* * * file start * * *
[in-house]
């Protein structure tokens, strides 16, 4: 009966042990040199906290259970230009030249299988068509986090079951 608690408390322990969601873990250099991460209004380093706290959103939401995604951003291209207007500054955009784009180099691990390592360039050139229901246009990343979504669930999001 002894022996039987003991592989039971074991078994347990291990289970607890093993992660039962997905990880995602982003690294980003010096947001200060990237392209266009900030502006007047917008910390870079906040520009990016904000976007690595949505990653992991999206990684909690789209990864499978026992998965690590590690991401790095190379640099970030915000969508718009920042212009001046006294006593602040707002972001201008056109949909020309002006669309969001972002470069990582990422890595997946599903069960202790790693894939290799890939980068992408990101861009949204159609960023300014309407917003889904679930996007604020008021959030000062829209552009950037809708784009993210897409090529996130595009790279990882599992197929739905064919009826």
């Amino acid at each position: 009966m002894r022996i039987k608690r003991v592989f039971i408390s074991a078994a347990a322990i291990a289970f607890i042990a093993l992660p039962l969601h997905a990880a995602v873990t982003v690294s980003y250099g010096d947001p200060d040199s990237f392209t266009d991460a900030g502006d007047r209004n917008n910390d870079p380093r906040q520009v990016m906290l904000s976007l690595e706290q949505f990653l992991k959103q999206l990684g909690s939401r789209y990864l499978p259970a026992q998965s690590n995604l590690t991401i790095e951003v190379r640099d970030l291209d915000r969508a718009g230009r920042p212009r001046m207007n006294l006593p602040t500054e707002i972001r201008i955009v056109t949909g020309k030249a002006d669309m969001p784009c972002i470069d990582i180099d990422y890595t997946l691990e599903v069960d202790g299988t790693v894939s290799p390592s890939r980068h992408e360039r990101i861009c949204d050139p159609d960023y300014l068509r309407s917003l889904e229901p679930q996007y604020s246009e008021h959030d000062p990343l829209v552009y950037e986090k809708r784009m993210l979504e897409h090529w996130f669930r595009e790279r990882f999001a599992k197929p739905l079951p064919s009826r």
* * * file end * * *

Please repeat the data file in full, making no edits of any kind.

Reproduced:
[in-house]
């Protein structure tokens, strides 16, 4: 009966042990040199906290259970230009030249299988068509986090079951 608690408390322990969601873990250099991460209004380093706290959103939401995604951003291209207007500054955009784009180099691990390592360039050139229901246009990343979504669930999001 002894022996039987003991592989039971074991078994347990291990289970607890093993992660039962997905990880995602982003690294980003010096947001200060990237392209266009900030502006007047917008910390870079906040520009990016904000976007690595949505990653992991999206990684909690789209990864499978026992998965690590590690991401790095190379640099970030915000969508718009920042212009001046006294006593602040707002972001201008056109949909020309002006669309969001972002470069990582990422890595997946599903069960202790790693894939290799890939980068992408990101861009949204159609960023300014309407917003889904679930996007604020008021959030000062829209552009950037809708784009993210897409090529996130595009790279990882599992197929739905064919009826």
């Amino acid at each position: 009966m002894r022996i039987k608690r003991v592989f039971i408390s074991a078994a347990a322990i291990a289970f607890i042990a093993l992660p039962l969601h997905a990880a995602v873990t982003v690294s980003y250099g010096d947001p200060d040199s990237f392209t266009d991460a900030g502006d007047r209004n917008n910390d870079p380093r906040q520009v990016m906290l904000s976007l690595e706290q949505f990653l992991k959103q999206l990684g909690s939401r789209y990864l499978p259970a026992q998965s690590n995604l590690t991401i790095e951003v190379r640099d970030l291209d915000r969508a718009g230009r920042p212009r001046m207007n006294l006593p602040t500054e707002i972001r201008i955009v056109t949909g020309k030249a002006d669309m969001p784009c972002i470069d990582i180099d990422y890595t997946l691990e599903v069960d202790g299988t790693v894939s290799p390592s890939r980068h992408e360039r990101i861009c949204d050139p159609d960023y300014l068509r309407s917003l889904e229901p679930q996007y604020s246009e008021h959030d000062p990343l829209v552009y950037e986090k809708r784009m993210l979504e897409h090529w996130f669930r595009e790279r990882f999001a599992k197929p739905l079951p064919s009826r």